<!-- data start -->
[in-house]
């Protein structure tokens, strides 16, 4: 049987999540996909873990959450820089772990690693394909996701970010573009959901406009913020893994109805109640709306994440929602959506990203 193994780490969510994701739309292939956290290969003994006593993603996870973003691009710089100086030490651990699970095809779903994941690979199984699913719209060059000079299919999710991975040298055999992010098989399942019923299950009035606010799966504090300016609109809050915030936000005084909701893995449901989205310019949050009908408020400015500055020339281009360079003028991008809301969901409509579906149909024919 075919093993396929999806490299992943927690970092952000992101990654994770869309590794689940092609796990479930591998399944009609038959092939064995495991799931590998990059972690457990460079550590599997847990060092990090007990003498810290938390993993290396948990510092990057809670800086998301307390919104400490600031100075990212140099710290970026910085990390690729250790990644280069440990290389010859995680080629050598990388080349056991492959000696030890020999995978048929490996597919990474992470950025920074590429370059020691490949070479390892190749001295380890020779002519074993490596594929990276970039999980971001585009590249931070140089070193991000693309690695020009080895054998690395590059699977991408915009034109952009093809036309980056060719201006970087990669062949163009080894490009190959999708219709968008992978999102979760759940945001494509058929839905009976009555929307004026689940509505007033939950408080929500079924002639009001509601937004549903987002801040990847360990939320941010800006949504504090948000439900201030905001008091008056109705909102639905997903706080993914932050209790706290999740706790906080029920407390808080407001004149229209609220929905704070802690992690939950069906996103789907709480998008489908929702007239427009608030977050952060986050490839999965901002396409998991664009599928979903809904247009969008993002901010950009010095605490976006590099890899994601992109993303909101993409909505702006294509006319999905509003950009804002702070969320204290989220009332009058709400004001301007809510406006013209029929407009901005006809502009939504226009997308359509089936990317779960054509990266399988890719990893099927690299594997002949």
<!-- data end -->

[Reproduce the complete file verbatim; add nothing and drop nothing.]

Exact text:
[in-house]
């Protein structure tokens, strides 16, 4: 049987999540996909873990959450820089772990690693394909996701970010573009959901406009913020893994109805109640709306994440929602959506990203 193994780490969510994701739309292939956290290969003994006593993603996870973003691009710089100086030490651990699970095809779903994941690979199984699913719209060059000079299919999710991975040298055999992010098989399942019923299950009035606010799966504090300016609109809050915030936000005084909701893995449901989205310019949050009908408020400015500055020339281009360079003028991008809301969901409509579906149909024919 075919093993396929999806490299992943927690970092952000992101990654994770869309590794689940092609796990479930591998399944009609038959092939064995495991799931590998990059972690457990460079550590599997847990060092990090007990003498810290938390993993290396948990510092990057809670800086998301307390919104400490600031100075990212140099710290970026910085990390690729250790990644280069440990290389010859995680080629050598990388080349056991492959000696030890020999995978048929490996597919990474992470950025920074590429370059020691490949070479390892190749001295380890020779002519074993490596594929990276970039999980971001585009590249931070140089070193991000693309690695020009080895054998690395590059699977991408915009034109952009093809036309980056060719201006970087990669062949163009080894490009190959999708219709968008992978999102979760759940945001494509058929839905009976009555929307004026689940509505007033939950408080929500079924002639009001509601937004549903987002801040990847360990939320941010800006949504504090948000439900201030905001008091008056109705909102639905997903706080993914932050209790706290999740706790906080029920407390808080407001004149229209609220929905704070802690992690939950069906996103789907709480998008489908929702007239427009608030977050952060986050490839999965901002396409998991664009599928979903809904247009969008993002901010950009010095605490976006590099890899994601992109993303909101993409909505702006294509006319999905509003950009804002702070969320204290989220009332009058709400004001301007809510406006013209029929407009901005006809502009939504226009997308359509089936990317779960054509990266399988890719990893099927690299594997002949």